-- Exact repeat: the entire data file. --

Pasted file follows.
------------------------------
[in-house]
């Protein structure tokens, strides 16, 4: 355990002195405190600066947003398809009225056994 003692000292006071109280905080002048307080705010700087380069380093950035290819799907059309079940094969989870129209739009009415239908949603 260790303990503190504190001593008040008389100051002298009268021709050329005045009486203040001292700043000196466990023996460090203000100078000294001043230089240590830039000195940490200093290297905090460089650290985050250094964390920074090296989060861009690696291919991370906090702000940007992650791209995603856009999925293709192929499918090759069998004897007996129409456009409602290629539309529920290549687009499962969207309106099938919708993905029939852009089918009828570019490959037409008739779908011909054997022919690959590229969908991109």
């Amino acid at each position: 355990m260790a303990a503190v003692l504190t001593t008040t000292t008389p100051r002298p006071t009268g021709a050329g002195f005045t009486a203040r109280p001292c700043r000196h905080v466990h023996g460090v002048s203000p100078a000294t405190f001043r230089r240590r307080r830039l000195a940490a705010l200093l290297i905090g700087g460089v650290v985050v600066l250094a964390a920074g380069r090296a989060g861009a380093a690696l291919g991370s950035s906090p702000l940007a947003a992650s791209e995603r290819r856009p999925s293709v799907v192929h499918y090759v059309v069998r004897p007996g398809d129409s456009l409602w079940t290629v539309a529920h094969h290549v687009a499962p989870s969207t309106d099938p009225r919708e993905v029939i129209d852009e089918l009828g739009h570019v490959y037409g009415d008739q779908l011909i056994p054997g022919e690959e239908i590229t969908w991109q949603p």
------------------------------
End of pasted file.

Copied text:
[in-house]
């Protein structure tokens, strides 16, 4: 355990002195405190600066947003398809009225056994 003692000292006071109280905080002048307080705010700087380069380093950035290819799907059309079940094969989870129209739009009415239908949603 260790303990503190504190001593008040008389100051002298009268021709050329005045009486203040001292700043000196466990023996460090203000100078000294001043230089240590830039000195940490200093290297905090460089650290985050250094964390920074090296989060861009690696291919991370906090702000940007992650791209995603856009999925293709192929499918090759069998004897007996129409456009409602290629539309529920290549687009499962969207309106099938919708993905029939852009089918009828570019490959037409008739779908011909054997022919690959590229969908991109």
């Amino acid at each position: 355990m260790a303990a503190v003692l504190t001593t008040t000292t008389p100051r002298p006071t009268g021709a050329g002195f005045t009486a203040r109280p001292c700043r000196h905080v466990h023996g460090v002048s203000p100078a000294t405190f001043r230089r240590r307080r830039l000195a940490a705010l200093l290297i905090g700087g460089v650290v985050v600066l250094a964390a920074g380069r090296a989060g861009a380093a690696l291919g991370s950035s906090p702000l940007a947003a992650s791209e995603r290819r856009p999925s293709v799907v192929h499918y090759v059309v069998r004897p007996g398809d129409s456009l409602w079940t290629v539309a529920h094969h290549v687009a499962p989870s969207t309106d099938p009225r919708e993905v029939i129209d852009e089918l009828g739009h570019v490959y037409g009415d008739q779908l011909i056994p054997g022919e690959e239908i590229t969908w991109q949603p």